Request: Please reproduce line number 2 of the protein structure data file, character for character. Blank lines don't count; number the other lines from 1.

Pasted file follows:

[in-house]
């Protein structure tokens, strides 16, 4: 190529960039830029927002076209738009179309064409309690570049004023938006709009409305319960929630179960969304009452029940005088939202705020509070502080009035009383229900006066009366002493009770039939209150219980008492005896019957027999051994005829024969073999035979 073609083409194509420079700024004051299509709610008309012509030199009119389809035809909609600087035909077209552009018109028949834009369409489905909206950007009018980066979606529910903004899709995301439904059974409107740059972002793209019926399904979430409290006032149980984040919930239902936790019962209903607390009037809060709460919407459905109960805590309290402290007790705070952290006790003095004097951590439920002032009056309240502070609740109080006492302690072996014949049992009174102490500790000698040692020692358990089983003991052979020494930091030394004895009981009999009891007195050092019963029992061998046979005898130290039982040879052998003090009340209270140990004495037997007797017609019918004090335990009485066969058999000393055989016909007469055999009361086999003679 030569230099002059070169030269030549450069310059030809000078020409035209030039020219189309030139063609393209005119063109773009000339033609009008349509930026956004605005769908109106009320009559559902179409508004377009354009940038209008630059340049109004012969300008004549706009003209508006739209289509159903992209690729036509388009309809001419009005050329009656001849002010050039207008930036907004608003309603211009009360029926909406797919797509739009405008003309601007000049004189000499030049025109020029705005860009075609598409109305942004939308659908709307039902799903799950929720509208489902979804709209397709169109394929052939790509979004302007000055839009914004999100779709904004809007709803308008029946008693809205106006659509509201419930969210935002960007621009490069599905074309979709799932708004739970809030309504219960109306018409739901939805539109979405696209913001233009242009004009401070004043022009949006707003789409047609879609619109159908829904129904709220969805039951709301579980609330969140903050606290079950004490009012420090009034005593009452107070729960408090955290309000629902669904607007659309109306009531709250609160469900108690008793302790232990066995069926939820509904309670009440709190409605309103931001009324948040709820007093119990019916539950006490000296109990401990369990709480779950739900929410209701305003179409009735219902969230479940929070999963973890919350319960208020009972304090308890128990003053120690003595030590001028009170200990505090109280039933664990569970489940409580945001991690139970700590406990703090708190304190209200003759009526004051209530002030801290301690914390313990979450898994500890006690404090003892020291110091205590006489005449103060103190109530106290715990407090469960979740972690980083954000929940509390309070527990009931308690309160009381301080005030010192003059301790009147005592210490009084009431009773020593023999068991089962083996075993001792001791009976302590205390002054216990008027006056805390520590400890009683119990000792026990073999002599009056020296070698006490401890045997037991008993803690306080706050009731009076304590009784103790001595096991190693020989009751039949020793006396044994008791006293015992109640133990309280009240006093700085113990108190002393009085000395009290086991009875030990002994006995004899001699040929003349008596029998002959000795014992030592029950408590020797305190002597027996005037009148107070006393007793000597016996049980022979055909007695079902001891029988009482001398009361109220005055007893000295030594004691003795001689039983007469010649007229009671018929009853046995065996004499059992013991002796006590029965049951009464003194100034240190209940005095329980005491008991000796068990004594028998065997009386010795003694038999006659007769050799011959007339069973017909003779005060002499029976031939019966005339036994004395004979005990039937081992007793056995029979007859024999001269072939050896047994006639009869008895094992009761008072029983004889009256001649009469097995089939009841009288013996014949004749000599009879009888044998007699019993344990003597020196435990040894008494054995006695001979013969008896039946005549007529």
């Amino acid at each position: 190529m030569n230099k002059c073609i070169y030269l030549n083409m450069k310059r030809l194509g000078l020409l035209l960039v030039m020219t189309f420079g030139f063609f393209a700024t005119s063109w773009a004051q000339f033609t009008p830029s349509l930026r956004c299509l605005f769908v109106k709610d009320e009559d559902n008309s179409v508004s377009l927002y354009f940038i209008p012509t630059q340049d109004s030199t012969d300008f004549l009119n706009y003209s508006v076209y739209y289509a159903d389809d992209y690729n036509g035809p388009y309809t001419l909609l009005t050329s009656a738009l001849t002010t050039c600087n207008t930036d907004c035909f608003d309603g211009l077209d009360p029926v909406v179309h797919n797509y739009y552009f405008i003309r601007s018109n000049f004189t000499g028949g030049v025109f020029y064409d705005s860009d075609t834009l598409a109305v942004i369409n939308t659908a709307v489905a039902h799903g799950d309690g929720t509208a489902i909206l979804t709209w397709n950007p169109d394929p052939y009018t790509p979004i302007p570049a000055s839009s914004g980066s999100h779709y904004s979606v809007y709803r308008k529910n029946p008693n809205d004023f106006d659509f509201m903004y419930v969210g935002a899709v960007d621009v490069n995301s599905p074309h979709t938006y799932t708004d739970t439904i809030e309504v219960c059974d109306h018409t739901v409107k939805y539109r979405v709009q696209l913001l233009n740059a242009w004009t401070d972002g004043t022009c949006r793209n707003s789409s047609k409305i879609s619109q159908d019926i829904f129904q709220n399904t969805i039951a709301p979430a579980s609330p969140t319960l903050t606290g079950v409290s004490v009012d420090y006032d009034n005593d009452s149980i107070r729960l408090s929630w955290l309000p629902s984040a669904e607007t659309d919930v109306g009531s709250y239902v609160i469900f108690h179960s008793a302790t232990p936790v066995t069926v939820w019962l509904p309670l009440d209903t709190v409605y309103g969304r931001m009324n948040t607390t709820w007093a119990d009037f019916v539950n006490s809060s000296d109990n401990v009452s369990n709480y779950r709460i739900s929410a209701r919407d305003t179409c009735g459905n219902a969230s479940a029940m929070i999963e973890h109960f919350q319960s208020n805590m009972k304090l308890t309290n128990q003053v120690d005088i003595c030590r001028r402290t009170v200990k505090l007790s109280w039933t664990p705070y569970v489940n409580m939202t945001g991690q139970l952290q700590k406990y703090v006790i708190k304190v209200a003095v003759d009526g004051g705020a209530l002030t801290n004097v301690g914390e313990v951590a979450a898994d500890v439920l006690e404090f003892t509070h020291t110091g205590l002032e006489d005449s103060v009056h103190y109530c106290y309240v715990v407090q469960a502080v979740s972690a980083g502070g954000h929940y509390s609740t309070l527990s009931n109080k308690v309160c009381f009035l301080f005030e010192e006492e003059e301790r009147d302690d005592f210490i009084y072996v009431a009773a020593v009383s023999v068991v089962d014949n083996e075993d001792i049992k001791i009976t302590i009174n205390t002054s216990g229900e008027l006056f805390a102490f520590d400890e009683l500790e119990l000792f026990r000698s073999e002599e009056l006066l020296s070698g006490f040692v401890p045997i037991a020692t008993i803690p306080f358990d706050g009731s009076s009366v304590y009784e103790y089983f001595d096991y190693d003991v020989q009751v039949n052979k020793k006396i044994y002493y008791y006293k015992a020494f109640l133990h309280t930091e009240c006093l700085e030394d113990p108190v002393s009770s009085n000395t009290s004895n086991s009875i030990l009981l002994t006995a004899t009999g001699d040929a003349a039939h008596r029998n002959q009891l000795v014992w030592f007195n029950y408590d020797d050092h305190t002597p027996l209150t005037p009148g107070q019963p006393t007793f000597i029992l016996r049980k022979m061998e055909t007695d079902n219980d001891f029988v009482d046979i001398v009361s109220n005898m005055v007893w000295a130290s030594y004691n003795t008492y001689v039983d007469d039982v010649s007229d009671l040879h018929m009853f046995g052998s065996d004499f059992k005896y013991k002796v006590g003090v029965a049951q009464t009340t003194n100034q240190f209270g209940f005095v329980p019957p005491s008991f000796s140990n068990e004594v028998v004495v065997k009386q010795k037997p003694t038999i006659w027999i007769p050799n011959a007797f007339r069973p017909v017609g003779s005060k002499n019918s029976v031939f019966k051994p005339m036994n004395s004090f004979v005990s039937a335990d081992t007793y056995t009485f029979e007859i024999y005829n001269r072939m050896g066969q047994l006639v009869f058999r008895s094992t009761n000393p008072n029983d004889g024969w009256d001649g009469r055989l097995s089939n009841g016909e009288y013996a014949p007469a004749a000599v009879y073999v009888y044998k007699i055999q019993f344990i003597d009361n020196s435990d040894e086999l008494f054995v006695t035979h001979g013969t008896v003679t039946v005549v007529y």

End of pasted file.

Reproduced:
């Protein structure tokens, strides 16, 4: 190529960039830029927002076209738009179309064409309690570049004023938006709009409305319960929630179960969304009452029940005088939202705020509070502080009035009383229900006066009366002493009770039939209150219980008492005896019957027999051994005829024969073999035979 073609083409194509420079700024004051299509709610008309012509030199009119389809035809909609600087035909077209552009018109028949834009369409489905909206950007009018980066979606529910903004899709995301439904059974409107740059972002793209019926399904979430409290006032149980984040919930239902936790019962209903607390009037809060709460919407459905109960805590309290402290007790705070952290006790003095004097951590439920002032009056309240502070609740109080006492302690072996014949049992009174102490500790000698040692020692358990089983003991052979020494930091030394004895009981009999009891007195050092019963029992061998046979005898130290039982040879052998003090009340209270140990004495037997007797017609019918004090335990009485066969058999000393055989016909007469055999009361086999003679 030569230099002059070169030269030549450069310059030809000078020409035209030039020219189309030139063609393209005119063109773009000339033609009008349509930026956004605005769908109106009320009559559902179409508004377009354009940038209008630059340049109004012969300008004549706009003209508006739209289509159903992209690729036509388009309809001419009005050329009656001849002010050039207008930036907004608003309603211009009360029926909406797919797509739009405008003309601007000049004189000499030049025109020029705005860009075609598409109305942004939308659908709307039902799903799950929720509208489902979804709209397709169109394929052939790509979004302007000055839009914004999100779709904004809007709803308008029946008693809205106006659509509201419930969210935002960007621009490069599905074309979709799932708004739970809030309504219960109306018409739901939805539109979405696209913001233009242009004009401070004043022009949006707003789409047609879609619109159908829904129904709220969805039951709301579980609330969140903050606290079950004490009012420090009034005593009452107070729960408090955290309000629902669904607007659309109306009531709250609160469900108690008793302790232990066995069926939820509904309670009440709190409605309103931001009324948040709820007093119990019916539950006490000296109990401990369990709480779950739900929410209701305003179409009735219902969230479940929070999963973890919350319960208020009972304090308890128990003053120690003595030590001028009170200990505090109280039933664990569970489940409580945001991690139970700590406990703090708190304190209200003759009526004051209530002030801290301690914390313990979450898994500890006690404090003892020291110091205590006489005449103060103190109530106290715990407090469960979740972690980083954000929940509390309070527990009931308690309160009381301080005030010192003059301790009147005592210490009084009431009773020593023999068991089962083996075993001792001791009976302590205390002054216990008027006056805390520590400890009683119990000792026990073999002599009056020296070698006490401890045997037991008993803690306080706050009731009076304590009784103790001595096991190693020989009751039949020793006396044994008791006293015992109640133990309280009240006093700085113990108190002393009085000395009290086991009875030990002994006995004899001699040929003349008596029998002959000795014992030592029950408590020797305190002597027996005037009148107070006393007793000597016996049980022979055909007695079902001891029988009482001398009361109220005055007893000295030594004691003795001689039983007469010649007229009671018929009853046995065996004499059992013991002796006590029965049951009464003194100034240190209940005095329980005491008991000796068990004594028998065997009386010795003694038999006659007769050799011959007339069973017909003779005060002499029976031939019966005339036994004395004979005990039937081992007793056995029979007859024999001269072939050896047994006639009869008895094992009761008072029983004889009256001649009469097995089939009841009288013996014949004749000599009879009888044998007699019993344990003597020196435990040894008494054995006695001979013969008896039946005549007529």